Get Ready for the Next Wave of Facebook Data Breaches, Sheryl Sandberg Warns

Facebook COO Sheryl Sandberg appeared on the “Today” show Friday to answer questions about recent scandals the social media giant has been embroiled in, including a security breach that may have violated the privacy of 87 million users. While CEO Mark Zuckerberg prepares to appear before Congress next week, Sandberg was grilled by NBC’s Savannah Guthrie. In the interview, Sandberg warned that there could be more breaches revealed in the days to come.

Guthrie asked Sandberg why it took so long for the company to own up to the Cambridge Analytica data breach, in which a third-party data firm improperly received private user information.

“This first came to Facebook’s attention in December 2015. That’s two and a half years ago,” Guthrie said, “and only now is Facebook taking these serious steps that you’ve announced this week. What is the reason it took so long? You could’ve done all of this two and a half years ago.”

“Because we thought the data had been deleted and we should have checked. You are right about that,” Sandberg explained. “We thought [the data] had been deleted because they gave us assurances and it wasn’t until other people told us it wasn’t true but…”

“But why go on faith with someone who’s already violated you in spirit if not in the letter of Facebook’s principles?” Guthrie interrupted.

Sandberg said that Facebook had legal assurances that the data had been deleted, but admitted that the company didn’t take the additional step of auditing the company to verify the claims. “We’re trying to do that now,” she said.

According to recent reports, Cambridge Analytica, a data mining firm that worked with President Trump’s campaign as well as the Brexit campaign in Europe, held onto data that had been harvested through a personality test app, in violation of Facebook’s terms of service. Facebook eventually admitted that 87 users may have had their privacy violated.

Guthrie blasted the Facebook COO for failing to inform users that their data had been handed over to a third party.

“But that doesn’t mean you don’t tell the users, ‘hey this was stolen from you,'” she said.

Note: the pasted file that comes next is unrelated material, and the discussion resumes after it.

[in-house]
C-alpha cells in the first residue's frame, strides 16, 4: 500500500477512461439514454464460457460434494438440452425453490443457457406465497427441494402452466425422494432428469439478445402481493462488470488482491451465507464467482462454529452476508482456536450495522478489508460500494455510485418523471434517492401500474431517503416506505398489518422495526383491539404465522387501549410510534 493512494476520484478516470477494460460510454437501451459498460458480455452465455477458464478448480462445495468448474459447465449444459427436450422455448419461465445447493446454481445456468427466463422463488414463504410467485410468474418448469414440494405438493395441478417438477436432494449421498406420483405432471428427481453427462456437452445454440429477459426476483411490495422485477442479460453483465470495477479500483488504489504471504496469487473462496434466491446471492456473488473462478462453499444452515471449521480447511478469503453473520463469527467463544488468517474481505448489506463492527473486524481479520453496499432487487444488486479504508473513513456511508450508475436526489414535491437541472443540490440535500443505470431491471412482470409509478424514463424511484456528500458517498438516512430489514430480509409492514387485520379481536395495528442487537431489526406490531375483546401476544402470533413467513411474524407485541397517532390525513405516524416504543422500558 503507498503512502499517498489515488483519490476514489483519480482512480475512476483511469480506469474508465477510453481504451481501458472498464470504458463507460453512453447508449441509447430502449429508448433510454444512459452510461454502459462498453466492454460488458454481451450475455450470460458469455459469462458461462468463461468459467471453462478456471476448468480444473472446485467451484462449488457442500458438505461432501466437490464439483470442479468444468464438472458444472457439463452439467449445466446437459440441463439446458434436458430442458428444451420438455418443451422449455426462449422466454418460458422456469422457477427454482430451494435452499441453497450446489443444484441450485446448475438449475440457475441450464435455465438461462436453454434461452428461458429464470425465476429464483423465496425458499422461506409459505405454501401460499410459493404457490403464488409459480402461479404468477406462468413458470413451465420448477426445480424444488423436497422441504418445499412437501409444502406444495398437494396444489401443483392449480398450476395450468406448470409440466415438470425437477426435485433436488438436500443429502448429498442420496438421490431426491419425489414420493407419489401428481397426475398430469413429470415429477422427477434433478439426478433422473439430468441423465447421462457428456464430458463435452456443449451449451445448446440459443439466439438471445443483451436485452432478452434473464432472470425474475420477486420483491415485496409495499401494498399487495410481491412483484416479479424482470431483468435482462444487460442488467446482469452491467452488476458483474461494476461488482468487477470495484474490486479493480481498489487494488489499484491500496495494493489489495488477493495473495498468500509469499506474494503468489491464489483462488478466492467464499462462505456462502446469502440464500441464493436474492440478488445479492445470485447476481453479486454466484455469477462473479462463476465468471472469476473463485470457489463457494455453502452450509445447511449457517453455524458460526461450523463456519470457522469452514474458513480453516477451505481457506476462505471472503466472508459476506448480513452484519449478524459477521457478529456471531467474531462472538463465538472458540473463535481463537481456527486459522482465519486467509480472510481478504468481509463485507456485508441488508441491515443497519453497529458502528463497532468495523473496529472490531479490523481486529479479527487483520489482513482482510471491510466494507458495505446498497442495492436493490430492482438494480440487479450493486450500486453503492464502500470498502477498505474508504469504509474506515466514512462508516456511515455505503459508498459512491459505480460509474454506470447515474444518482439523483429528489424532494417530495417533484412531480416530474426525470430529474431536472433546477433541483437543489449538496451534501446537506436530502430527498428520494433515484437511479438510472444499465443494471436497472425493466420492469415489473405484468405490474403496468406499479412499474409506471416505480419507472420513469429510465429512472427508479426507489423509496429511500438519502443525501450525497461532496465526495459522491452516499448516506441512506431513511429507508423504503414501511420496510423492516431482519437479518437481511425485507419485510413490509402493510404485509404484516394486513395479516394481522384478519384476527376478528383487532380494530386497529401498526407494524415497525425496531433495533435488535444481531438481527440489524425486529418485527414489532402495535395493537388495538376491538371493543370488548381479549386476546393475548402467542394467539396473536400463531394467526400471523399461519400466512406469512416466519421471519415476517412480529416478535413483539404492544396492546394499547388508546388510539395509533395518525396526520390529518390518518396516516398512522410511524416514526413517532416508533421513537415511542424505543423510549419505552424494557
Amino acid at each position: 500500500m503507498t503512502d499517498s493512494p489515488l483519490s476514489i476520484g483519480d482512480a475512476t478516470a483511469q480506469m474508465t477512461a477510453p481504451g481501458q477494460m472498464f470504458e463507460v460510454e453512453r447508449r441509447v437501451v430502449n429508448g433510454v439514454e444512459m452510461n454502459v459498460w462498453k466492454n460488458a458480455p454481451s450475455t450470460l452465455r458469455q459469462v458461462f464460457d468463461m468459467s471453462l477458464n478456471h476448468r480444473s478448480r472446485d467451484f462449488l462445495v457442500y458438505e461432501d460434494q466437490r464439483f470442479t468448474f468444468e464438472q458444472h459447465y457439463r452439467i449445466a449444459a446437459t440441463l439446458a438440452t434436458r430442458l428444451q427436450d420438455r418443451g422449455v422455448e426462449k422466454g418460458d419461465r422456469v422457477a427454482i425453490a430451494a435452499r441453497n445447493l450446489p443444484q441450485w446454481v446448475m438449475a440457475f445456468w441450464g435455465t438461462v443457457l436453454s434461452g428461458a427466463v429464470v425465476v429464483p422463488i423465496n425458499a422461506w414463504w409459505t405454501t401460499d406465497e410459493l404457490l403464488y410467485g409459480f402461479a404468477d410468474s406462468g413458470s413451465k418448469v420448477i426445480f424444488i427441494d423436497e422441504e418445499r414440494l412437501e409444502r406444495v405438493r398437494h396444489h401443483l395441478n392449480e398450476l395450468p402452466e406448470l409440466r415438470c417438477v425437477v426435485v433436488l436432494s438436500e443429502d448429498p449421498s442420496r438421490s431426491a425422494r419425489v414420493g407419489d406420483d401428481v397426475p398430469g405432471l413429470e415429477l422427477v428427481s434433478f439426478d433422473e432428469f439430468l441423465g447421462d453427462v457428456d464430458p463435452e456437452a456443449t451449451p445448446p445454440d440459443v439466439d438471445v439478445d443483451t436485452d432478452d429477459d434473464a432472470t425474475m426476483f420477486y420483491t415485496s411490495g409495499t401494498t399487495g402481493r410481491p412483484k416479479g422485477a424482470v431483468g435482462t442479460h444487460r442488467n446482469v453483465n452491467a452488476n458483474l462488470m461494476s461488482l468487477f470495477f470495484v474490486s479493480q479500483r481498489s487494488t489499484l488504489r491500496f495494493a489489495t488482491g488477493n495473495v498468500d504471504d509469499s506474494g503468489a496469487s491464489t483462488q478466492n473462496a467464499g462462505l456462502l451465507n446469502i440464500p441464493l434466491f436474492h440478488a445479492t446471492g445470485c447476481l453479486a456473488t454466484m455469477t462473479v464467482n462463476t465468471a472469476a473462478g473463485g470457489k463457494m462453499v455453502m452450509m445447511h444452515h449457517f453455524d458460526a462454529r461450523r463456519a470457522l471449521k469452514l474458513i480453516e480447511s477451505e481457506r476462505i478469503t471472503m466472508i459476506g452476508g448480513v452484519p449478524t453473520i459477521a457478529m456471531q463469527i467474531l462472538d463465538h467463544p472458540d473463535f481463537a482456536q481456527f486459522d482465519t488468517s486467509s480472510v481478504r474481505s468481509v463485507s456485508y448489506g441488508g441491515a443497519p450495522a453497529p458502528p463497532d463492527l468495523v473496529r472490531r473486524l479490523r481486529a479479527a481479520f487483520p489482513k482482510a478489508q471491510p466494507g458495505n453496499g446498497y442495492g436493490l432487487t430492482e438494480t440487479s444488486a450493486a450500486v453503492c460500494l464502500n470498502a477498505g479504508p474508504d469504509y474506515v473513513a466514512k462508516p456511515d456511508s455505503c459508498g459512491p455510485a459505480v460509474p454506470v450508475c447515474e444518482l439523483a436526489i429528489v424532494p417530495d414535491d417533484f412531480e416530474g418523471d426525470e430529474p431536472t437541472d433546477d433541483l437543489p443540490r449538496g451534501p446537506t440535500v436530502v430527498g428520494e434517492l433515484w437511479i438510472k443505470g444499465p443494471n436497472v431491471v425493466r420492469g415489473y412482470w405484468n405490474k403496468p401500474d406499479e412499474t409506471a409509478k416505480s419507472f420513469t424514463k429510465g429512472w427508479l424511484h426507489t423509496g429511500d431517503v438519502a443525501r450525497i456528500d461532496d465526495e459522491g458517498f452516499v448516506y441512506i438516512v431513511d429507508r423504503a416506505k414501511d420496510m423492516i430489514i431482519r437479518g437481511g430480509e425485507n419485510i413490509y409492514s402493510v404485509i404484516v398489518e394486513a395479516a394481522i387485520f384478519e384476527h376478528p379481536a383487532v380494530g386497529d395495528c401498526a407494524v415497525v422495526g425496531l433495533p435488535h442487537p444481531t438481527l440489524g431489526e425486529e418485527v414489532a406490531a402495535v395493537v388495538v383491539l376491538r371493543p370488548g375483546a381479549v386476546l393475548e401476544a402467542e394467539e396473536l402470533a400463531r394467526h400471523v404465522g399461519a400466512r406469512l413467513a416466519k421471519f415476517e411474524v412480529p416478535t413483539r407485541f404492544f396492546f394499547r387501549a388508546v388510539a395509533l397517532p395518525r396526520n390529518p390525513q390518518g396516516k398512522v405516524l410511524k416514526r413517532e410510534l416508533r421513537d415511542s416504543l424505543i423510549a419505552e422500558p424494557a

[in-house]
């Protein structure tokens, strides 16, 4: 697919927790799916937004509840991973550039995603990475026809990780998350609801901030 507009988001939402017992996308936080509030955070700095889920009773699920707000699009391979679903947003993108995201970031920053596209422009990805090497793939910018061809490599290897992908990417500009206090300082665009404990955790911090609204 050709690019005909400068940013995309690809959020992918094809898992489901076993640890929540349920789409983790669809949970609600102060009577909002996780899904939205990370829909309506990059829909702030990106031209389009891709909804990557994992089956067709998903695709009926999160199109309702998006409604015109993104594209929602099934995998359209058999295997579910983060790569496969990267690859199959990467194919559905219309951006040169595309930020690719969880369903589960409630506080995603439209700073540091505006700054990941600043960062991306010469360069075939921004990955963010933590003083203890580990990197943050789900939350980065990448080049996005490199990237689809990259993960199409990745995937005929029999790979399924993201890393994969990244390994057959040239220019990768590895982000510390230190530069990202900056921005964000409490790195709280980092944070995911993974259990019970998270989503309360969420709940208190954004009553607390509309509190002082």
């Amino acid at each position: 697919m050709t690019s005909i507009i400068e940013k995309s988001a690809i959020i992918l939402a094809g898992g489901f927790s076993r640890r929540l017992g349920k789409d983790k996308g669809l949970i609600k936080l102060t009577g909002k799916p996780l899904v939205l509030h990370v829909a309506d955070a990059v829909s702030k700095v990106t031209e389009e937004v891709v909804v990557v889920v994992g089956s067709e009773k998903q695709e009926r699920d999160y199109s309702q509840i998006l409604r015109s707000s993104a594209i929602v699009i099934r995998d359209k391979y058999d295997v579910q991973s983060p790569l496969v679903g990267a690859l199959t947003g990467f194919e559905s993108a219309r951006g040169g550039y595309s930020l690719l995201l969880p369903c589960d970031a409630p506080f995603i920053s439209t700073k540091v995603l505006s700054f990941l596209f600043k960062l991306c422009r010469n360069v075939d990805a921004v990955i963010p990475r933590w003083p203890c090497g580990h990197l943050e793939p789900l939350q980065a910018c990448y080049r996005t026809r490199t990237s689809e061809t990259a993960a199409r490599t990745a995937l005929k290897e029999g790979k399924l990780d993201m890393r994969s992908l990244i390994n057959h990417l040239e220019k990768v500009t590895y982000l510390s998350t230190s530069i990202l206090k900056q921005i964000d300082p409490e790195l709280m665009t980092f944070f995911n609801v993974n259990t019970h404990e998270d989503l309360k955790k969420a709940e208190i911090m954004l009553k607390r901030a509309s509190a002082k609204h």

“Yes, you’re right,” Sandberg admitted, “and we should’ve done that. We should’ve done that as well.”

Asked if there are other breaches looming on the horizon, similar to this most recent one where tens of millions of users were affected, Sandberg said, “We’re doing an investigation, we’re going to do audits and yes, we think it’s possible. That’s why we’re doing the audit.”

“I’m not going to sit here and say that we’re not going to find more because we are,” she warned later in the interview, adding, “Were making a big shift here and it’s a shift we’re making to be more protective.”

Sandberg pushed back against Guthrie’s allegation that Facebook users—and their data— are the company’s “product.”

“And that’s not true,” Sandberg said, explaining that the company never sells user data, nor does it give personal data to advertisers. “People come onto Facebook, they want to do targeted ads and that’s really important for small business. But people want to show ads. We take those ads, we show them, and then we don’t pass any individual information back to the advertiser.”

Guthrie continued to press the issue: “You don’t have to pass it because you collect all the information and then you target the ads for the advertisers. That’s the service that you charge the advertisers for.”

Sandberg admitted that Guthrie’s allegations were true. “That’s right. That’s a very good service. That’s a privacy-protective good service,” she said.

Guthrie accused Facebook of waiting “until its stock started tanking” to begin caring about user privacy.

Sandberg reiterated that Facebook has “cared about privacy all along, but I think we got the balance wrong. ”

She said Mark Zuckerberg’s message Congress next week will be that “he wants to be there to answer all of their questions and he wants to tell them the steps we’re taking” to fix the company’s problems.

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